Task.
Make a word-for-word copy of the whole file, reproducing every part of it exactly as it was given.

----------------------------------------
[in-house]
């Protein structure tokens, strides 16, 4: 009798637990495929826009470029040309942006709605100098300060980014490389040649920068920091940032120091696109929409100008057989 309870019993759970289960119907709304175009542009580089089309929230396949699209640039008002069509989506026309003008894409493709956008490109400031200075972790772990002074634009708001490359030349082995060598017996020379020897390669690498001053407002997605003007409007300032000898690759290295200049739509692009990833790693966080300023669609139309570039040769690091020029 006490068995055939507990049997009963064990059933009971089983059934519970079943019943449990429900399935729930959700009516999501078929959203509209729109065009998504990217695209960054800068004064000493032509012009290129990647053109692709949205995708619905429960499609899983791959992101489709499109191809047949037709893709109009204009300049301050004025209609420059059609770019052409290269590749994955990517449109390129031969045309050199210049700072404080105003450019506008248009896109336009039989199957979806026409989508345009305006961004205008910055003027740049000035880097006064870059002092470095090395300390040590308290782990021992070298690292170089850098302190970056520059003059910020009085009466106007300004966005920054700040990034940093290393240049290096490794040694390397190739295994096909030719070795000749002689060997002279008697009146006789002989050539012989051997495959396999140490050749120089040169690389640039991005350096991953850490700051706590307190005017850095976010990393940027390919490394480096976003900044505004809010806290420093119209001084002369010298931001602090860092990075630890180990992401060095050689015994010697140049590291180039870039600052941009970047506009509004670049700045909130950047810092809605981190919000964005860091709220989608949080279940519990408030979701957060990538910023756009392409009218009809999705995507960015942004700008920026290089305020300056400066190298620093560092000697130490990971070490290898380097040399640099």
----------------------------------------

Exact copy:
[in-house]
């Protein structure tokens, strides 16, 4: 009798637990495929826009470029040309942006709605100098300060980014490389040649920068920091940032120091696109929409100008057989 309870019993759970289960119907709304175009542009580089089309929230396949699209640039008002069509989506026309003008894409493709956008490109400031200075972790772990002074634009708001490359030349082995060598017996020379020897390669690498001053407002997605003007409007300032000898690759290295200049739509692009990833790693966080300023669609139309570039040769690091020029 006490068995055939507990049997009963064990059933009971089983059934519970079943019943449990429900399935729930959700009516999501078929959203509209729109065009998504990217695209960054800068004064000493032509012009290129990647053109692709949205995708619905429960499609899983791959992101489709499109191809047949037709893709109009204009300049301050004025209609420059059609770019052409290269590749994955990517449109390129031969045309050199210049700072404080105003450019506008248009896109336009039989199957979806026409989508345009305006961004205008910055003027740049000035880097006064870059002092470095090395300390040590308290782990021992070298690292170089850098302190970056520059003059910020009085009466106007300004966005920054700040990034940093290393240049290096490794040694390397190739295994096909030719070795000749002689060997002279008697009146006789002989050539012989051997495959396999140490050749120089040169690389640039991005350096991953850490700051706590307190005017850095976010990393940027390919490394480096976003900044505004809010806290420093119209001084002369010298931001602090860092990075630890180990992401060095050689015994010697140049590291180039870039600052941009970047506009509004670049700045909130950047810092809605981190919000964005860091709220989608949080279940519990408030979701957060990538910023756009392409009218009809999705995507960015942004700008920026290089305020300056400066190298620093560092000697130490990971070490290898380097040399640099």